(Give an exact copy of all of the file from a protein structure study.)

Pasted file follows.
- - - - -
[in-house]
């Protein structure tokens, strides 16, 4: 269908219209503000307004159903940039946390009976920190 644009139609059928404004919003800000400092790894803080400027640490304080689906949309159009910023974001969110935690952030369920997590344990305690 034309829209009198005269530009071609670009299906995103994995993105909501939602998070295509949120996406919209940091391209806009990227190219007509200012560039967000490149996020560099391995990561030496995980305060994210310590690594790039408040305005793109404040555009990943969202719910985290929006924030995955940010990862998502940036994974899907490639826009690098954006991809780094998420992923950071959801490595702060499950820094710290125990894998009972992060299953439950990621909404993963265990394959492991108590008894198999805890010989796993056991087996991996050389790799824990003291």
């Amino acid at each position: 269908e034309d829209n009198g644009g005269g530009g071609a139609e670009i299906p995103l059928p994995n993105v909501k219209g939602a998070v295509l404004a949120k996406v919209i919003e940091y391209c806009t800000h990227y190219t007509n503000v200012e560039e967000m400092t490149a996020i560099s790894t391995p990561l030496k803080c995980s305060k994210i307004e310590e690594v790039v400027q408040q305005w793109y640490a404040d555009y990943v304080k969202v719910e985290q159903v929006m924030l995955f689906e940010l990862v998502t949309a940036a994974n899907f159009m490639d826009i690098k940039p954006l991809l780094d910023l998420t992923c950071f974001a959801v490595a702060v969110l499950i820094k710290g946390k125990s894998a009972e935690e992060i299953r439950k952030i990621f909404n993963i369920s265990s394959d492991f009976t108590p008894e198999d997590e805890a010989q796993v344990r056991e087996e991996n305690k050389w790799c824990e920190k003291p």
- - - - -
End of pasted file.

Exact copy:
[in-house]
């Protein structure tokens, strides 16, 4: 269908219209503000307004159903940039946390009976920190 644009139609059928404004919003800000400092790894803080400027640490304080689906949309159009910023974001969110935690952030369920997590344990305690 034309829209009198005269530009071609670009299906995103994995993105909501939602998070295509949120996406919209940091391209806009990227190219007509200012560039967000490149996020560099391995990561030496995980305060994210310590690594790039408040305005793109404040555009990943969202719910985290929006924030995955940010990862998502940036994974899907490639826009690098954006991809780094998420992923950071959801490595702060499950820094710290125990894998009972992060299953439950990621909404993963265990394959492991108590008894198999805890010989796993056991087996991996050389790799824990003291």
């Amino acid at each position: 269908e034309d829209n009198g644009g005269g530009g071609a139609e670009i299906p995103l059928p994995n993105v909501k219209g939602a998070v295509l404004a949120k996406v919209i919003e940091y391209c806009t800000h990227y190219t007509n503000v200012e560039e967000m400092t490149a996020i560099s790894t391995p990561l030496k803080c995980s305060k994210i307004e310590e690594v790039v400027q408040q305005w793109y640490a404040d555009y990943v304080k969202v719910e985290q159903v929006m924030l995955f689906e940010l990862v998502t949309a940036a994974n899907f159009m490639d826009i690098k940039p954006l991809l780094d910023l998420t992923c950071f974001a959801v490595a702060v969110l499950i820094k710290g946390k125990s894998a009972e935690e992060i299953r439950k952030i990621f909404n993963i369920s265990s394959d492991f009976t108590p008894e198999d997590e805890a010989q796993v344990r056991e087996e991996n305690k050389w790799c824990e920190k003291p």